It's my understanding that 125,000-150,000 new jobs must be created every month just to keep up with population growth. In addition, there's still about 100 million workers who have stopped looking for work. I think the numbers are dismal, have been dismal, and are in keeping with the global slowdown.

Tony Bennett
Tony Bennett

Jobs are overrated.

US will day trade its way to prosperity.


"... but the number of openings is still historically elevated."

Just means the fall could have a long way to go.


All these numbers have been gamed in so many ways in so many countries that historical or international comparisons provide very little information. A much more interesting statistic is what proportion of all men/women 25-55 work full time. Even better would be if you could include just the jobs that allow you to support dependants ("bread winners").

Country Bob
Country Bob

It costs money to interview and screen applicants -- and if one knows in advance that 99% of the applicants are not qualified, the cost of finding that other 1% starts to overwhelm the benefits.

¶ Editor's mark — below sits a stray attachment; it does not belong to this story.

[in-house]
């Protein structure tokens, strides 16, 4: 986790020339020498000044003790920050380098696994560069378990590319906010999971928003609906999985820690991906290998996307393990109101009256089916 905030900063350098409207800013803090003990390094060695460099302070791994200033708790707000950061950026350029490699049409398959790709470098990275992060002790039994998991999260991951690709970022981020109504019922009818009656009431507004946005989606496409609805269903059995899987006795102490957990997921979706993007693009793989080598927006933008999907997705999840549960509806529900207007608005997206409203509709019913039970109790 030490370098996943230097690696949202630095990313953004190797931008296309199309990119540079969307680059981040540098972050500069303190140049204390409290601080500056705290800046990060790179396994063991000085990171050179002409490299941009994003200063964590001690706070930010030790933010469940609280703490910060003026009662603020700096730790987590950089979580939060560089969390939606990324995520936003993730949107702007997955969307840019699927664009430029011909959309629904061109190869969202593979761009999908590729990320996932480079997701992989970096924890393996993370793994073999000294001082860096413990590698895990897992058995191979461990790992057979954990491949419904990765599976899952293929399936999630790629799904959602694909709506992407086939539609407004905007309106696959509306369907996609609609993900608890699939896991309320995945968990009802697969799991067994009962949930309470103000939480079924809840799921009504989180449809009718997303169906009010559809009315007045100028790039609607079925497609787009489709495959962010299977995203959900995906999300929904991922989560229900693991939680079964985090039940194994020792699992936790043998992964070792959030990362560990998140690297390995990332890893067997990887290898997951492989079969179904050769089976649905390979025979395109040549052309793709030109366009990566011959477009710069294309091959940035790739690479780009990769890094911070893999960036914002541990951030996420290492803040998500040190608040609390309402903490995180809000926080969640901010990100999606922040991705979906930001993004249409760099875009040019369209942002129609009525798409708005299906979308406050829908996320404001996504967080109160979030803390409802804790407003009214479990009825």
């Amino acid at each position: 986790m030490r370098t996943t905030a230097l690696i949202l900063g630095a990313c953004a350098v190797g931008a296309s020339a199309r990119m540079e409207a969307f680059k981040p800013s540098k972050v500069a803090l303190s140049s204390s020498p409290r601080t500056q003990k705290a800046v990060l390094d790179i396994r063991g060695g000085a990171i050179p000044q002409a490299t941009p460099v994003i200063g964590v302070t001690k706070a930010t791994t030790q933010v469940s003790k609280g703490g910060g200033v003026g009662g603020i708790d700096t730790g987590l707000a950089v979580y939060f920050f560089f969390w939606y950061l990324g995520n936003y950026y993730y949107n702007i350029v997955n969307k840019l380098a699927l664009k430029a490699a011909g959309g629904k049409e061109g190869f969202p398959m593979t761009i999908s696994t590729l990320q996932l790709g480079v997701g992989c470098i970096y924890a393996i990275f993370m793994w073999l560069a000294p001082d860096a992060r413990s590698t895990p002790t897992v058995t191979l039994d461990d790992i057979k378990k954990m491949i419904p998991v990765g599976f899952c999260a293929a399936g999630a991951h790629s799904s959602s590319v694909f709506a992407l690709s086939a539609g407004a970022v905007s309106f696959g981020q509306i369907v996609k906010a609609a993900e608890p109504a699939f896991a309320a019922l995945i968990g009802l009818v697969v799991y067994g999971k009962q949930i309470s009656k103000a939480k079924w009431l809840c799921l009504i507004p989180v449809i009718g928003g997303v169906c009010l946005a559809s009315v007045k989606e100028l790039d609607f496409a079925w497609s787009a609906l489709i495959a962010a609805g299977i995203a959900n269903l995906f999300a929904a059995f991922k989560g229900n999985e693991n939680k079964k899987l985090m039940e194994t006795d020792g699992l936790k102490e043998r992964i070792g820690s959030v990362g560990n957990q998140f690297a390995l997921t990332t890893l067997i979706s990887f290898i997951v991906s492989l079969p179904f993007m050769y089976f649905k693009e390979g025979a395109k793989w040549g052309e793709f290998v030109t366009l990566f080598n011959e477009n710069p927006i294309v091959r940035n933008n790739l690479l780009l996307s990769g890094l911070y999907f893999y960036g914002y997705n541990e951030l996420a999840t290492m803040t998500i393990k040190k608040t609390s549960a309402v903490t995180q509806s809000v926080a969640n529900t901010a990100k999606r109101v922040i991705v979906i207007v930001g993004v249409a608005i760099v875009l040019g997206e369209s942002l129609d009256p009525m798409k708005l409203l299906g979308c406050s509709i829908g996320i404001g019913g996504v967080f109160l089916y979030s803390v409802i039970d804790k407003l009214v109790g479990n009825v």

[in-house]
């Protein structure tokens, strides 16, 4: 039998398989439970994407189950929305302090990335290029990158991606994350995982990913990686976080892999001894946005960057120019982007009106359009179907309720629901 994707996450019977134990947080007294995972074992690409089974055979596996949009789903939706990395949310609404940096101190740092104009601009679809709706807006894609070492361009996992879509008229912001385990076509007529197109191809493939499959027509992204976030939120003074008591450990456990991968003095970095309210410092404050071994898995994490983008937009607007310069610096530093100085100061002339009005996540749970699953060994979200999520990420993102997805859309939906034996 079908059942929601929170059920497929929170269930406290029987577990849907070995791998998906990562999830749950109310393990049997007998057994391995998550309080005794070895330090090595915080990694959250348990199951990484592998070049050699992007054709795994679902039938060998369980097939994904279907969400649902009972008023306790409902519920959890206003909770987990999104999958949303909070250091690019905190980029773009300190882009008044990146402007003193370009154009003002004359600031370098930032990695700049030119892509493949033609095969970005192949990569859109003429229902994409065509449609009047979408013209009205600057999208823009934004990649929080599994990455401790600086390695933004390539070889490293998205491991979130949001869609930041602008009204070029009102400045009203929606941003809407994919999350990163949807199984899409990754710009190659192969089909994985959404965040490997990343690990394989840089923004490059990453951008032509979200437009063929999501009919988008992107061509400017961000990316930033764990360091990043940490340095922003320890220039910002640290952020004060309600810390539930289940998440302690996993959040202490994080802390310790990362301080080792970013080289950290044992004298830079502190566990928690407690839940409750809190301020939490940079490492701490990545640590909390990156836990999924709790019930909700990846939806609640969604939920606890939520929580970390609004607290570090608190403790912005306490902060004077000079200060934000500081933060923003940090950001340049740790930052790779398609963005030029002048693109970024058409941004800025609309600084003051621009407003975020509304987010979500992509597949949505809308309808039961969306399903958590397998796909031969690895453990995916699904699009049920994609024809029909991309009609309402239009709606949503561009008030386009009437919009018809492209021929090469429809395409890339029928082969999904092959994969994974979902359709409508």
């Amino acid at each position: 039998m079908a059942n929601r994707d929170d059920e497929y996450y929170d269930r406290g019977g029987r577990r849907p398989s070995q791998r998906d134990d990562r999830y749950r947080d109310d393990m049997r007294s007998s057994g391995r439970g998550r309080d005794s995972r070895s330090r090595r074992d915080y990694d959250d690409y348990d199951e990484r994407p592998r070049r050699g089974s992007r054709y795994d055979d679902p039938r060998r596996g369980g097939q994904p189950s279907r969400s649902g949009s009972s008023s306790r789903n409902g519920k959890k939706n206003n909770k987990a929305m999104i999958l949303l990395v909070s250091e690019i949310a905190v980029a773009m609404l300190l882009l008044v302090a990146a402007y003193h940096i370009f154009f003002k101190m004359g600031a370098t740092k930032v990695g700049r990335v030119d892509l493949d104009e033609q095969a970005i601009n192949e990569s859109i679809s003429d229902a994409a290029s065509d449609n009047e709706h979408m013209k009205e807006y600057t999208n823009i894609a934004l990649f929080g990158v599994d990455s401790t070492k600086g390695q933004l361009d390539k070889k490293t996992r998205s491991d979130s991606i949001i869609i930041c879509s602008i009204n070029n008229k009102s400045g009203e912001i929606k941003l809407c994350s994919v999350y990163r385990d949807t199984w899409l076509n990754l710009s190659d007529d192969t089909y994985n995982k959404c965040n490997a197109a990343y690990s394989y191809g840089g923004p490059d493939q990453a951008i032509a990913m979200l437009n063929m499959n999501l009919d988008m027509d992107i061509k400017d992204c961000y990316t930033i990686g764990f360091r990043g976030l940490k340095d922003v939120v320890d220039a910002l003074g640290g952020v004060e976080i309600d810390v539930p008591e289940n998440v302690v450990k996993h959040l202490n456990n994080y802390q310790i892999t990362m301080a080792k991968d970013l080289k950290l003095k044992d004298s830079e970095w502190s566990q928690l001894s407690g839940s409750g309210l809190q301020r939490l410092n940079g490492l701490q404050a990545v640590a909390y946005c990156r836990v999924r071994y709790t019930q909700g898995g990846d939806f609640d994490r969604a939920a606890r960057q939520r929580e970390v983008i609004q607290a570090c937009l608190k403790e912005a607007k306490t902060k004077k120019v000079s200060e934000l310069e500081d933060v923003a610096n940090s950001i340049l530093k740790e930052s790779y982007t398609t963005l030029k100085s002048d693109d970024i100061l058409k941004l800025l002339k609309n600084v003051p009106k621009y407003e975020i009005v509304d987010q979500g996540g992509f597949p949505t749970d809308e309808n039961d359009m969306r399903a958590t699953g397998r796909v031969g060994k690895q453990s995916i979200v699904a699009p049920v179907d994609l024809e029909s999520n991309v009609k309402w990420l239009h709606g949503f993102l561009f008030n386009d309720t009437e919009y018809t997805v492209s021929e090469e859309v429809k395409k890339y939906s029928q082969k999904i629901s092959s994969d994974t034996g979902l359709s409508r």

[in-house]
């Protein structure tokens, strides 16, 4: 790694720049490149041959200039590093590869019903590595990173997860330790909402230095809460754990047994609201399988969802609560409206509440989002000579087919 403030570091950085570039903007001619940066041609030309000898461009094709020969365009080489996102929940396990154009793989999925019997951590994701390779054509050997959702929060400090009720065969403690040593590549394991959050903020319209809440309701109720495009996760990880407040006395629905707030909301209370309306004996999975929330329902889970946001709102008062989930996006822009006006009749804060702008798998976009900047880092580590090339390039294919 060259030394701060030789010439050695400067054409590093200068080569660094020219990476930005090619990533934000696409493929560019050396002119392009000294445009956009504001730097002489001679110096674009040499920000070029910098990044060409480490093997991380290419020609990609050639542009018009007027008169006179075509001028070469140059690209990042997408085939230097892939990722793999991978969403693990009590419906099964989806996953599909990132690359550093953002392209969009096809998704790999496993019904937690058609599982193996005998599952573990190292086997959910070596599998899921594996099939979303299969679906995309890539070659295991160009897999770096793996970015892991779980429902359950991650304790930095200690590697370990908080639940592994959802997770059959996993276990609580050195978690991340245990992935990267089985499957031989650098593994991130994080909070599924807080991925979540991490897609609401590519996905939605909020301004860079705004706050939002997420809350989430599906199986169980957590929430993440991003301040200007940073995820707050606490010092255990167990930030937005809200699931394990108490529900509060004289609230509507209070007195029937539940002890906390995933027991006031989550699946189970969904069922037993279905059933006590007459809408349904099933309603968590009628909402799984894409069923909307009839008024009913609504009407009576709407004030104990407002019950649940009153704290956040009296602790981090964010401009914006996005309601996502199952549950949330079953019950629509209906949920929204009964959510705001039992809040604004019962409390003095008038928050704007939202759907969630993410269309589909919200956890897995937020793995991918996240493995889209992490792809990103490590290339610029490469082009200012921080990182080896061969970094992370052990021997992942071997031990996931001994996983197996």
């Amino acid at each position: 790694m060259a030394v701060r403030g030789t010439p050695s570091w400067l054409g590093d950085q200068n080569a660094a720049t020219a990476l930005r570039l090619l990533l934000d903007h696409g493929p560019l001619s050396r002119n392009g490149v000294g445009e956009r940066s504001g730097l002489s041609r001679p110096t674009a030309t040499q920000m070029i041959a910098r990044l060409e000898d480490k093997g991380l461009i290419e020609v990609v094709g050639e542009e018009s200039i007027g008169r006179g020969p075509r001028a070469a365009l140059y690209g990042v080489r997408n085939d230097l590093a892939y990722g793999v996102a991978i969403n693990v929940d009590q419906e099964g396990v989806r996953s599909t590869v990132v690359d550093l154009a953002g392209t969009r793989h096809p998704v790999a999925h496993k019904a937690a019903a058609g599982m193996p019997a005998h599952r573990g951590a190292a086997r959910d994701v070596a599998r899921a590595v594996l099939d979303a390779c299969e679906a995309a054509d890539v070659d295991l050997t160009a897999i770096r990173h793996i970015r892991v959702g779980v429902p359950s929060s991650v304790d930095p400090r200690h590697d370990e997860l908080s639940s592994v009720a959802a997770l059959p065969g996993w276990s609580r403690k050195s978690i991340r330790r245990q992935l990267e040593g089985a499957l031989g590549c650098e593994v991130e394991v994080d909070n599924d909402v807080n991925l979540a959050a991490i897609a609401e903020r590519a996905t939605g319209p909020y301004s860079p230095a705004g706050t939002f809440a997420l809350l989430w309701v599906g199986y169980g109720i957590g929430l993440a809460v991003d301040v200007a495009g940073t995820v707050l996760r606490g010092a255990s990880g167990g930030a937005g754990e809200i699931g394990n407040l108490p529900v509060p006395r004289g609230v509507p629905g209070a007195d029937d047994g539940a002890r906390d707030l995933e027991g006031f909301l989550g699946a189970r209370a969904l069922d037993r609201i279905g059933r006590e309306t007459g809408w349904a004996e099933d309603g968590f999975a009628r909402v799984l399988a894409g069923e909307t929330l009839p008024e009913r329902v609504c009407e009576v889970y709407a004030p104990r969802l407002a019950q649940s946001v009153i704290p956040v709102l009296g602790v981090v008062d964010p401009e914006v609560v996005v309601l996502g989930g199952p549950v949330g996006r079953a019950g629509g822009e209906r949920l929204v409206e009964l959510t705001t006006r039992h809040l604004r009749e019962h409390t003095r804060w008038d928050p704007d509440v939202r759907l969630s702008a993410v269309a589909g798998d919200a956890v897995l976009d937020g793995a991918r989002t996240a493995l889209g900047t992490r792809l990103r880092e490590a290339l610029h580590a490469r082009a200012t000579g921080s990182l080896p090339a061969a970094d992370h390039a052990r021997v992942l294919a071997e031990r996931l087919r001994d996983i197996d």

Plus, how does the employer know that Congress won't change labor laws, and increase costs further?

There is a HUGE cost, intangible though it might be, to having a bunch of socialists running the House of non-Representatives


"Tightening labor market" == companies increasingly see no upside to spending more for the labor they already have or on the résumés they get == "productivity growth" is baloney, overall there is none.

Ted R
Ted R

They can't come up with an accurate figure. The Labor Department uses formulas that are mostly based on guesses and estimates. Nobody actually goes out and counts 'jobs'. These numbers are merely guesses. But the government has to come up with something every month to justify their jobs.


Mish, funny enough was talking to a very good friend in IB yesterday, asking how things were, he's top dog (MD) and we were comparing notes with a lawyer (head of corp finance) as to the level of work. My IB friend was saying that business is way off, lawyer friend is up to his eyeballs in work.

The IB guy was very philosophical about all this -- we've got a slow down coming along you sees it in the appetite for deals in the boardrooms. This IB guy is a real rainmaker, serious stuff (yet also the nicest guy...) real old style with amazing relationships, he's often the first call when the appetite for new deals appear, and yet he's saying there's not much hunger for deals.

BTW his take on WeWork was that like Softbank it was always full of hot air, and that the IPO prospectus was "garbage" and "some of the worse he's ever seen" in a 20 year career! That's saying something

Anyway, I think there's something real this time (of course its not the first time I've said that...)